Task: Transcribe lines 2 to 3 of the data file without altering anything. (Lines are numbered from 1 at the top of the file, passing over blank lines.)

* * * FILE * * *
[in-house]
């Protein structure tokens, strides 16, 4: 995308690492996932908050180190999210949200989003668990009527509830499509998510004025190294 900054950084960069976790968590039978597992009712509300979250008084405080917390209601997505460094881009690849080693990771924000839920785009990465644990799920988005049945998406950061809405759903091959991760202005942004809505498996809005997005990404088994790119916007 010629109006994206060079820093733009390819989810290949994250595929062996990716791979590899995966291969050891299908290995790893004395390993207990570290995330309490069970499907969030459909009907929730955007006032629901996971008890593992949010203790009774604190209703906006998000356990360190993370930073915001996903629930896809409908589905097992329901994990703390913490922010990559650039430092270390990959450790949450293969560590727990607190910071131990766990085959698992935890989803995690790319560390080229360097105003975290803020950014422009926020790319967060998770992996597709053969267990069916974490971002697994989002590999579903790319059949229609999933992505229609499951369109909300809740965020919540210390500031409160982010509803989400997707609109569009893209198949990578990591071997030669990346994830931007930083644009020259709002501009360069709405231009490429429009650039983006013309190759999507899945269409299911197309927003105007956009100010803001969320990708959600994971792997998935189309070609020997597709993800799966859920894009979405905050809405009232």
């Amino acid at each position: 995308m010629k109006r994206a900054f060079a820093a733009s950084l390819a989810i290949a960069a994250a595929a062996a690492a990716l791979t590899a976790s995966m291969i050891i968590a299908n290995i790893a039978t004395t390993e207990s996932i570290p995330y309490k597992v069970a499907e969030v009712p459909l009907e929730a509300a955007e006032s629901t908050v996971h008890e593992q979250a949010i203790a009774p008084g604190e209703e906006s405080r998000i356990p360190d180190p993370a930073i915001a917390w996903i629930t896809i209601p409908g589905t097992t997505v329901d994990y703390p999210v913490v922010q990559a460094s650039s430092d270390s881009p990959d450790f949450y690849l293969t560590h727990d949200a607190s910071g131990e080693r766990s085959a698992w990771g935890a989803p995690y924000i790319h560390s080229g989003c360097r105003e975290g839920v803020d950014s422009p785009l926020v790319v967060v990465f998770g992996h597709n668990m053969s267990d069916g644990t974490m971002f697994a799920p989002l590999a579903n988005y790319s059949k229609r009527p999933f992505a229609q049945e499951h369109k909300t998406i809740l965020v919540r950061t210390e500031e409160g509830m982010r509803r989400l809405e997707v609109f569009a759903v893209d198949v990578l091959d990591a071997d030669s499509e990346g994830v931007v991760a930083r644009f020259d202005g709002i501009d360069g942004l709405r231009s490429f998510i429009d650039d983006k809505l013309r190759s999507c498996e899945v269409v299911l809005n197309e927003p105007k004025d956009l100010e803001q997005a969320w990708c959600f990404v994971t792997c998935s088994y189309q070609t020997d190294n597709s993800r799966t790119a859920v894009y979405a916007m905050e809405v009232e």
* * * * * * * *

């Protein structure tokens, strides 16, 4: 995308690492996932908050180190999210949200989003668990009527509830499509998510004025190294 900054950084960069976790968590039978597992009712509300979250008084405080917390209601997505460094881009690849080693990771924000839920785009990465644990799920988005049945998406950061809405759903091959991760202005942004809505498996809005997005990404088994790119916007 010629109006994206060079820093733009390819989810290949994250595929062996990716791979590899995966291969050891299908290995790893004395390993207990570290995330309490069970499907969030459909009907929730955007006032629901996971008890593992949010203790009774604190209703906006998000356990360190993370930073915001996903629930896809409908589905097992329901994990703390913490922010990559650039430092270390990959450790949450293969560590727990607190910071131990766990085959698992935890989803995690790319560390080229360097105003975290803020950014422009926020790319967060998770992996597709053969267990069916974490971002697994989002590999579903790319059949229609999933992505229609499951369109909300809740965020919540210390500031409160982010509803989400997707609109569009893209198949990578990591071997030669990346994830931007930083644009020259709002501009360069709405231009490429429009650039983006013309190759999507899945269409299911197309927003105007956009100010803001969320990708959600994971792997998935189309070609020997597709993800799966859920894009979405905050809405009232």
């Amino acid at each position: 995308m010629k109006r994206a900054f060079a820093a733009s950084l390819a989810i290949a960069a994250a595929a062996a690492a990716l791979t590899a976790s995966m291969i050891i968590a299908n290995i790893a039978t004395t390993e207990s996932i570290p995330y309490k597992v069970a499907e969030v009712p459909l009907e929730a509300a955007e006032s629901t908050v996971h008890e593992q979250a949010i203790a009774p008084g604190e209703e906006s405080r998000i356990p360190d180190p993370a930073i915001a917390w996903i629930t896809i209601p409908g589905t097992t997505v329901d994990y703390p999210v913490v922010q990559a460094s650039s430092d270390s881009p990959d450790f949450y690849l293969t560590h727990d949200a607190s910071g131990e080693r766990s085959a698992w990771g935890a989803p995690y924000i790319h560390s080229g989003c360097r105003e975290g839920v803020d950014s422009p785009l926020v790319v967060v990465f998770g992996h597709n668990m053969s267990d069916g644990t974490m971002f697994a799920p989002l590999a579903n988005y790319s059949k229609r009527p999933f992505a229609q049945e499951h369109k909300t998406i809740l965020v919540r950061t210390e500031e409160g509830m982010r509803r989400l809405e997707v609109f569009a759903v893209d198949v990578l091959d990591a071997d030669s499509e990346g994830v931007v991760a930083r644009f020259d202005g709002i501009d360069g942004l709405r231009s490429f998510i429009d650039d983006k809505l013309r190759s999507c498996e899945v269409v299911l809005n197309e927003p105007k004025d956009l100010e803001q997005a969320w990708c959600f990404v994971t792997c998935s088994y189309q070609t020997d190294n597709s993800r799966t790119a859920v894009y979405a916007m905050e809405v009232e």